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There’s a bit of a curse that comes with being an editor: You’re bothered (to varying degrees) by the poor use of grammar and punctuation and other abuses of language, whether you see them in print or hear them on the radio. I want to scream (and sometimes do, especially if I’m by myself in the car) every time I hear “first ever.” Either it was the first or it wasn’t; how does “ever” alter the meaning?

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While reading an article in another magazine this week, I was appalled that the writer twice misused the phrase “just happens to be.” In the most egregious instance, he states, “Manuel Leon Hoyos, who just happens to be the top chess player in all of Mexico ….” Don’t you think Mr. Hoyos would be interested in knowing that his achievement has nothing to do with what I suppose amounts to considerable time he’s spent studying, practicing and honing his skills, but rather is the result of pure circumstance? And is there a difference between being the top chess player in Mexico and in all of Mexico?

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My biggest bugaboo is redundancy. It’s good in safety riggings for rock climbing, security systems for large caches of valuables and explaining to young children why they shouldn’t play in the middle of the street. But it has no useful place in vocabulary. This week, I spoke to journalism students at San Diego State University and shared with them my favorite examples of redundancy, clipped from newspapers: (1) "[So and so] is a distinctively unique artist unlike any other.” (2) “She was conscious on the scene and told (officers) that it was a self-attempted suicide.”

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The last one still makes me laugh. Wait a second.

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OK, thanks, I’m good now. Let’s move on. I can see you rolling your eyes (of course, I can’t really see you; that’s a figure of speech, which I do find useful).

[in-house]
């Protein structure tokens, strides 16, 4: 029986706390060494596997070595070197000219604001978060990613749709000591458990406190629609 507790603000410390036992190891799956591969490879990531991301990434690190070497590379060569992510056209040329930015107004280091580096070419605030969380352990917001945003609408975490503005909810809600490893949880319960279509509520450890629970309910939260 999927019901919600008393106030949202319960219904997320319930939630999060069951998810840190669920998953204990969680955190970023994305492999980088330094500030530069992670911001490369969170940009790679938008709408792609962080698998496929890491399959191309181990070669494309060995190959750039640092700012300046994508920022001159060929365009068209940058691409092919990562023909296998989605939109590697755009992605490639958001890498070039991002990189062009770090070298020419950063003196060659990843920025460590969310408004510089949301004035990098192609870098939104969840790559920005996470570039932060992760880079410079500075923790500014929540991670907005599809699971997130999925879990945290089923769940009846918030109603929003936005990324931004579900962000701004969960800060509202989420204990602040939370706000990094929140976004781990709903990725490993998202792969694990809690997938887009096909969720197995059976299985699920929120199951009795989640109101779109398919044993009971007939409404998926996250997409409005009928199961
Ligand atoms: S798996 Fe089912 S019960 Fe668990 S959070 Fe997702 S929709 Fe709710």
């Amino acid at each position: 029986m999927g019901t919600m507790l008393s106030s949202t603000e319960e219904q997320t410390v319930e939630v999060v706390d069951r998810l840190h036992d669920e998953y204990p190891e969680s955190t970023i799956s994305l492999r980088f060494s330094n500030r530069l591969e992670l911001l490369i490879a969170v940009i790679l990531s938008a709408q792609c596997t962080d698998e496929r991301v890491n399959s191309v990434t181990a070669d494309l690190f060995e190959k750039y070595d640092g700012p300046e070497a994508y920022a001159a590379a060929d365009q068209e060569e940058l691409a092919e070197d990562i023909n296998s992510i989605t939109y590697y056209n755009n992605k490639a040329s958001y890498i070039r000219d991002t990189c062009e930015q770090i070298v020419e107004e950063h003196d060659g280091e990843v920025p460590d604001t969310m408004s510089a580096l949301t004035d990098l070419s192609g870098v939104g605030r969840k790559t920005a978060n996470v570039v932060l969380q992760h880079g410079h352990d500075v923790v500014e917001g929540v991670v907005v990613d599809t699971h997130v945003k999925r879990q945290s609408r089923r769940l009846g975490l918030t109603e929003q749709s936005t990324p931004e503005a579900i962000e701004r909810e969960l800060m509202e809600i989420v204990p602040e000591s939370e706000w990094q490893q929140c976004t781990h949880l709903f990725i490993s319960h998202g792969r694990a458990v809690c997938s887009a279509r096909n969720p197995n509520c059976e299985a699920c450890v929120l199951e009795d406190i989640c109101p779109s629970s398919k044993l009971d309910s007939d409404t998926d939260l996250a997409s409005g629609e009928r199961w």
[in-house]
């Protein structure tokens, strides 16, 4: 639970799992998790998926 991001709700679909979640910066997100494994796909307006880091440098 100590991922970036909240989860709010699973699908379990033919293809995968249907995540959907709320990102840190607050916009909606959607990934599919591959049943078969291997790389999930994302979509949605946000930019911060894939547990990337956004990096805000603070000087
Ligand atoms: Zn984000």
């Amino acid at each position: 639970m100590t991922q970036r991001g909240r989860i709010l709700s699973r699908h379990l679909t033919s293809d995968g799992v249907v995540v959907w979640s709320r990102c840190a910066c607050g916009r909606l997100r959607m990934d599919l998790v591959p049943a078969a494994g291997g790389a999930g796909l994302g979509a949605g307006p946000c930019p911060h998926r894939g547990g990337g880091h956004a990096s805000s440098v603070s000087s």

Yes, there’s more to being an editor than railing against lexicological blunders. While preparing to speak to the journalism class, I reflected on my beginnings in the publishing industry, when I was clerking for a newspaper. One day, an editor came to me at about 4 p.m. on the eve of the Oscars and asked me to write a short piece on an award party at a local restaurant. The only direction he provided was “and make it pithy.”

I was nervous, but did my best with my first assignment. The next morning, there was my piece on the front page (albeit below the fold) — with my byline! I was hooked. I knew that my future rested in publishing.

These days when I meet people and tell them that I am the editor of San Diego Home/Garden Lifestyles, they often remark that it must be fun getting to go into fabulous houses. I could never deny that and sound believable. Last week, I attended an SDHG/L “preview party” at one of the homes featured in our March issue. Standing on the back patio after a storm had passed, I looked in awe at a full rainbow over the ocean and considered how Mother Nature had complemented the beauty of the home. A couple of days later, I was standing on the terrace of a gorgeous home in Coronado Cays. Passengers in tour gondolas exhibited a degree of envy (trust me, that was not just my imagination) as they looked up at the gathering of people sipping wine.

So if there’s a curse that comes with being an editor, there are many blessings as well. I’ve seen my words and name in print, met hundreds of fascinating people and enjoyed experiences that I never would have known if I had embarked on another career. So I’ll live with the irritations of worn clichés (I moved on from “Got ______?” eons before the rest of you), commas used where semicolons should be used, lazy transitions (“fast forward to”) and dangling participles. I have to, because I’d hate to become a victim of a self-attempted suicide.

Janice Kleinschmidt


#1 The Threshold of Todos Santos and Other Short StoriesDarryl Franks 2013-03-03 20:49
Funny, the way I get into trouble writing, mainly because I, like so many other writers, have grammatical weeknesses.
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Peace Work


I first heard about the University of San Diego’s Women PeaceMakers program in 2010 from Sigrid Tornquist, an editor and writer from Minnesota. Each year since 2003, the program has selected four women peacemakers from around the world for an eight-week residency at the John B. Kroc Institute for Peace and Justice. Each is paired with a writer and documentary film team to record her story.
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